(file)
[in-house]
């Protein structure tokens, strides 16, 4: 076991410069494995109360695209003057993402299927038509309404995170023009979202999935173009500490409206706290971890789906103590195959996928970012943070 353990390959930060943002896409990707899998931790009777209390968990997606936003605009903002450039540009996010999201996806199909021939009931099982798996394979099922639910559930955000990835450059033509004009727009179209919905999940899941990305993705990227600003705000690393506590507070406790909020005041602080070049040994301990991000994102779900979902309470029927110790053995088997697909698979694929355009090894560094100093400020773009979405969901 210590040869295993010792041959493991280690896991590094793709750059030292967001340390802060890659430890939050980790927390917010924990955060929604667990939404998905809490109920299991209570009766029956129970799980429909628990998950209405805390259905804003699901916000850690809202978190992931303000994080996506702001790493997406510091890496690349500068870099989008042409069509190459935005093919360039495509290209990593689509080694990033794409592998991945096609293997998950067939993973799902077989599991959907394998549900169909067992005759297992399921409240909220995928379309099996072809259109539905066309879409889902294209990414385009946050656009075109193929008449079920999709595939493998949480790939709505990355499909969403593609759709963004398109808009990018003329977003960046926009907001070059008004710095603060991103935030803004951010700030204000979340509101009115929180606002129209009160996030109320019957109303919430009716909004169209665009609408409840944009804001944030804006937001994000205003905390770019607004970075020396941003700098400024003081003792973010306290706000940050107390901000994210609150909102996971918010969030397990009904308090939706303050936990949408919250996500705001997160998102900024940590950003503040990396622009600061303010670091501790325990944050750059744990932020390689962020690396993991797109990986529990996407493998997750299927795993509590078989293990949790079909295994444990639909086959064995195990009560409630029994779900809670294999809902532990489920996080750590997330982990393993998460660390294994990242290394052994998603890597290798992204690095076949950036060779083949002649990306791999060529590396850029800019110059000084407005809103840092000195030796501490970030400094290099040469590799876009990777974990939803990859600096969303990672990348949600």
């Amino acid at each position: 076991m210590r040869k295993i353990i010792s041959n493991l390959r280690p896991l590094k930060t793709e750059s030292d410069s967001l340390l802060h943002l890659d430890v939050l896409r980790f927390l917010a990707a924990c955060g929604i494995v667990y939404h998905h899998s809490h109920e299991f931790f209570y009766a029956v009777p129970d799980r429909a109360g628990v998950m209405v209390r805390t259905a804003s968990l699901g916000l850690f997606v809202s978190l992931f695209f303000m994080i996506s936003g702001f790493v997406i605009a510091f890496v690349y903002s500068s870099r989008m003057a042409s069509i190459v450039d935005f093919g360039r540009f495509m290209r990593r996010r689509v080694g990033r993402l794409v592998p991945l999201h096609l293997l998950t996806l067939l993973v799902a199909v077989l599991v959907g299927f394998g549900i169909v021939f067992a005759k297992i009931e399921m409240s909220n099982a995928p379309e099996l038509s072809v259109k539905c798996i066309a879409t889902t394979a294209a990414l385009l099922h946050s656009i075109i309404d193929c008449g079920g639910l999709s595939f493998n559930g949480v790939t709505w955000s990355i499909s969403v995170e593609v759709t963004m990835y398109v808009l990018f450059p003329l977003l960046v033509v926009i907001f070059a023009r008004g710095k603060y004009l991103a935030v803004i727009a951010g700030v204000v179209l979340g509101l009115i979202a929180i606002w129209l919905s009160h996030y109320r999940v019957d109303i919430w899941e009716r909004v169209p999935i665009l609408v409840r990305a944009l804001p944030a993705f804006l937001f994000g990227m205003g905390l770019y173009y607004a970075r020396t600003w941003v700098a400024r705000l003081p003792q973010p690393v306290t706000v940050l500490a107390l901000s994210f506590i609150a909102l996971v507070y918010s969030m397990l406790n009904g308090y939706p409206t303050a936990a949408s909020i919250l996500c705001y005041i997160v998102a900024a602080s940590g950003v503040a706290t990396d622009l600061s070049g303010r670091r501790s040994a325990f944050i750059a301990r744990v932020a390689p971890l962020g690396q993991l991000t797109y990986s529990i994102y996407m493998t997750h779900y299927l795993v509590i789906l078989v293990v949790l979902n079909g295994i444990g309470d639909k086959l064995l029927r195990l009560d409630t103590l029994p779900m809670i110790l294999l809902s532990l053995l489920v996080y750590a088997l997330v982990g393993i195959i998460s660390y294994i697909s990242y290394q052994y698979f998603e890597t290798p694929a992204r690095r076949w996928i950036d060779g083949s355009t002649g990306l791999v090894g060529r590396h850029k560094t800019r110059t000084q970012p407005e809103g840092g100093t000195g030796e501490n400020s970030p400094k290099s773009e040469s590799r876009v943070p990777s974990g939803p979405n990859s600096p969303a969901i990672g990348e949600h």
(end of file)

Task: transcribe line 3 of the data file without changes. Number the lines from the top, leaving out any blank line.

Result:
């Amino acid at each position: 076991m210590r040869k295993i353990i010792s041959n493991l390959r280690p896991l590094k930060t793709e750059s030292d410069s967001l340390l802060h943002l890659d430890v939050l896409r980790f927390l917010a990707a924990c955060g929604i494995v667990y939404h998905h899998s809490h109920e299991f931790f209570y009766a029956v009777p129970d799980r429909a109360g628990v998950m209405v209390r805390t259905a804003s968990l699901g916000l850690f997606v809202s978190l992931f695209f303000m994080i996506s936003g702001f790493v997406i605009a510091f890496v690349y903002s500068s870099r989008m003057a042409s069509i190459v450039d935005f093919g360039r540009f495509m290209r990593r996010r689509v080694g990033r993402l794409v592998p991945l999201h096609l293997l998950t996806l067939l993973v799902a199909v077989l599991v959907g299927f394998g549900i169909v021939f067992a005759k297992i009931e399921m409240s909220n099982a995928p379309e099996l038509s072809v259109k539905c798996i066309a879409t889902t394979a294209a990414l385009l099922h946050s656009i075109i309404d193929c008449g079920g639910l999709s595939f493998n559930g949480v790939t709505w955000s990355i499909s969403v995170e593609v759709t963004m990835y398109v808009l990018f450059p003329l977003l960046v033509v926009i907001f070059a023009r008004g710095k603060y004009l991103a935030v803004i727009a951010g700030v204000v179209l979340g509101l009115i979202a929180i606002w129209l919905s009160h996030y109320r999940v019957d109303i919430w899941e009716r909004v169209p999935i665009l609408v409840r990305a944009l804001p944030a993705f804006l937001f994000g990227m205003g905390l770019y173009y607004a970075r020396t600003w941003v700098a400024r705000l003081p003792q973010p690393v306290t706000v940050l500490a107390l901000s994210f506590i609150a909102l996971v507070y918010s969030m397990l406790n009904g308090y939706p409206t303050a936990a949408s909020i919250l996500c705001y005041i997160v998102a900024a602080s940590g950003v503040a706290t990396d622009l600061s070049g303010r670091r501790s040994a325990f944050i750059a301990r744990v932020a390689p971890l962020g690396q993991l991000t797109y990986s529990i994102y996407m493998t997750h779900y299927l795993v509590i789906l078989v293990v949790l979902n079909g295994i444990g309470d639909k086959l064995l029927r195990l009560d409630t103590l029994p779900m809670i110790l294999l809902s532990l053995l489920v996080y750590a088997l997330v982990g393993i195959i998460s660390y294994i697909s990242y290394q052994y698979f998603e890597t290798p694929a992204r690095r076949w996928i950036d060779g083949s355009t002649g990306l791999v090894g060529r590396h850029k560094t800019r110059t000084q970012p407005e809103g840092g100093t000195g030796e501490n400020s970030p400094k290099s773009e040469s590799r876009v943070p990777s974990g939803p979405n990859s600096p969303a969901i990672g990348e949600h």